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Warehouse rents rise despite demand slow down

31 July 2023

According to real estate analytics company MSCI data, average warehouse rents rose 1.8% in the second quarter of the year and have increased 3.7% in the first six months with property consultant Colliers predicting a 5% increase in rents for 2023 despite a general slowdown in occupier demand.

By Liza helps, Property Editor Logistics Matters

RESEARCH CARRIED out by a variety of property analysts and consultants point to a general slowdown in demand with Gerald Eve research reporting demand was down 16% as occupiers adjust to economic conditions.

Colliers head of Industrial & Logistics Len Rosso, said: “While there’s no denying that due to economic uncertainties, especially the continued interest rate rises, that the industrial market is slower at the moment, there are still strong fundamentals which are resulting in rents continuing to rise.”

Firstly, the amount of speculative development being started, and being brought to market is set to slow.Colliers’ head of Industrial & Logistics research, Andrea Ferranti, said: “Watching the moves of investors and developers we can see that speculative construction starts are slowing dramatically, as everyone is mindful of several factors such as; the current cost dynamics of construction; uncertainty around exit yields; elevated borrowing costs; as well as occupier demand slow down. While there’s some projects currently under construction, we can expect to see a peak in space availability in the next six to nine months, before becoming more constrained again in 2024 – which will also mean that rents continue to rise into next year.”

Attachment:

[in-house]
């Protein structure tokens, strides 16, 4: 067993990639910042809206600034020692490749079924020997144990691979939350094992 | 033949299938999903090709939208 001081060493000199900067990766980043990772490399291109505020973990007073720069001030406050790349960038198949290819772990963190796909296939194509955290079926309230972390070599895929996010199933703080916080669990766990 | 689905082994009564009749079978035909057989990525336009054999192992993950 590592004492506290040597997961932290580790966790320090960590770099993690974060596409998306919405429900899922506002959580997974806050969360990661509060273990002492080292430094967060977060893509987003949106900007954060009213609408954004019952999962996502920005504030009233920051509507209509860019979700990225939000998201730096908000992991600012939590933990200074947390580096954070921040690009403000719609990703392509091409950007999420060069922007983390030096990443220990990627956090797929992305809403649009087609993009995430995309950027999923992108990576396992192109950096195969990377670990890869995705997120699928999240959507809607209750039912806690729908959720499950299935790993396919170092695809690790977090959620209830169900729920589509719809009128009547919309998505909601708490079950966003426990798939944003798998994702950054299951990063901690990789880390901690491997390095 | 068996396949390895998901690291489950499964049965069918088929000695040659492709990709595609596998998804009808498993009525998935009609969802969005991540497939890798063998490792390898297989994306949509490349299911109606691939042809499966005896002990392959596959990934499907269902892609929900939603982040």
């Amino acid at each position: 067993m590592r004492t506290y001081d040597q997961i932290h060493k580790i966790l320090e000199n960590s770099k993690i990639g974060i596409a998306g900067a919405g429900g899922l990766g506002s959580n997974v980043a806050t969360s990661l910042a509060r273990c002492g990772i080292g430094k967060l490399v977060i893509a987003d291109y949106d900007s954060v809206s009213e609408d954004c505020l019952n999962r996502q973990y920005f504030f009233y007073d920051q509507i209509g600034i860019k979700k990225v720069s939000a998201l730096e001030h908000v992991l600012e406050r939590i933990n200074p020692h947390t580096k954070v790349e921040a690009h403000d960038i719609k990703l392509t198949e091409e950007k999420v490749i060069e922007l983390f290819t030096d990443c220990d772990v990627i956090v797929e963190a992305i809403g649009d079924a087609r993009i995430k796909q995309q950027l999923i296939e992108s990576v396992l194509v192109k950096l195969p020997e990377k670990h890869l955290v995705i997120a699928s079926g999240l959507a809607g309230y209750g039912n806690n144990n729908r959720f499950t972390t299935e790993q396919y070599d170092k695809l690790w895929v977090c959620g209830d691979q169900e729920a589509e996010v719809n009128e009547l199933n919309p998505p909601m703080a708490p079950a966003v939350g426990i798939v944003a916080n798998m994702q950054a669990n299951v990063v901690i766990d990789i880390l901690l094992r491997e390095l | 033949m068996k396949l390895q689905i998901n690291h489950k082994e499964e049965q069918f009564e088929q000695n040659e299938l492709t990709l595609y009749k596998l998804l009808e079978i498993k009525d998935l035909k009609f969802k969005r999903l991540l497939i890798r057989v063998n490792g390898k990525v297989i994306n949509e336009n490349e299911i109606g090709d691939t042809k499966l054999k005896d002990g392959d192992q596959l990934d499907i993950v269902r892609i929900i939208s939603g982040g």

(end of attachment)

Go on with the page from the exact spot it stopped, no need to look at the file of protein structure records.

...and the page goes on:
In addition, there is growing demand from occupiers to upgrade their facilities Gerald Eve partner Josh Pater, said: “Occupiers continue to look for ways to make short-term operational efficiencies and bolster supply-chain resilience while also seeking to address their net-zero sustainability ambitions. These ambitions have the potential to generate demand for new multi-modal accommodation with the highest Energy Performance Certificate (EPC) credentials, and Q3 has seen a relatively positive start with a handful of large lettings.”

If that were not enough reasons for rent levels to continue to rise then there is the fact that rise in ecommerce is not going away. Pater said: “E-commerce, more generally, remains a long-term structural driver of demand for logistics space, and there are others too that will continue to make an important contribution, such as green energy production and EVs, companies nearshoring operations to improve supply-chain resilience and even high street retailers looking to upgrade to more sustainable accommodation or increase their e-commerce offering. On balance, once the dust settles, post-pandemic demand is still likely to be around 10% above pre-pandemic.”